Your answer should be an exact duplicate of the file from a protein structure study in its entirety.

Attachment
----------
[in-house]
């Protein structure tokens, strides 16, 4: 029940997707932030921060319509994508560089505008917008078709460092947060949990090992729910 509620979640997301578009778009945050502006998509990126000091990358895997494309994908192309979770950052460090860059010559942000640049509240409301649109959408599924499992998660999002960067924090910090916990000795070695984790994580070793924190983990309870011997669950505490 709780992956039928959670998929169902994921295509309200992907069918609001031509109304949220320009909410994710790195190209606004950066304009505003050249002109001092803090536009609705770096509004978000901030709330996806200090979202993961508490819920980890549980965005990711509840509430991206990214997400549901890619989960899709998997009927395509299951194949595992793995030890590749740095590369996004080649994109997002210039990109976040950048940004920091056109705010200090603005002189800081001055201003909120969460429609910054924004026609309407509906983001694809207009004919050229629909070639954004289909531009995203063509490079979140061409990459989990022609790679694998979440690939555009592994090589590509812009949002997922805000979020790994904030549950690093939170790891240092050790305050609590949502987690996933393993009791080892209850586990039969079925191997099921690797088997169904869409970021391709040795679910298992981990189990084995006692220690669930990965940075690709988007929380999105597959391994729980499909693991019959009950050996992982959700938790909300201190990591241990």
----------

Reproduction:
[in-house]
């Protein structure tokens, strides 16, 4: 029940997707932030921060319509994508560089505008917008078709460092947060949990090992729910 509620979640997301578009778009945050502006998509990126000091990358895997494309994908192309979770950052460090860059010559942000640049509240409301649109959408599924499992998660999002960067924090910090916990000795070695984790994580070793924190983990309870011997669950505490 709780992956039928959670998929169902994921295509309200992907069918609001031509109304949220320009909410994710790195190209606004950066304009505003050249002109001092803090536009609705770096509004978000901030709330996806200090979202993961508490819920980890549980965005990711509840509430991206990214997400549901890619989960899709998997009927395509299951194949595992793995030890590749740095590369996004080649994109997002210039990109976040950048940004920091056109705010200090603005002189800081001055201003909120969460429609910054924004026609309407509906983001694809207009004919050229629909070639954004289909531009995203063509490079979140061409990459989990022609790679694998979440690939555009592994090589590509812009949002997922805000979020790994904030549950690093939170790891240092050790305050609590949502987690996933393993009791080892209850586990039969079925191997099921690797088997169904869409970021391709040795679910298992981990189990084995006692220690669930990965940075690709988007929380999105597959391994729980499909693991019959009950050996992982959700938790909300201190990591241990």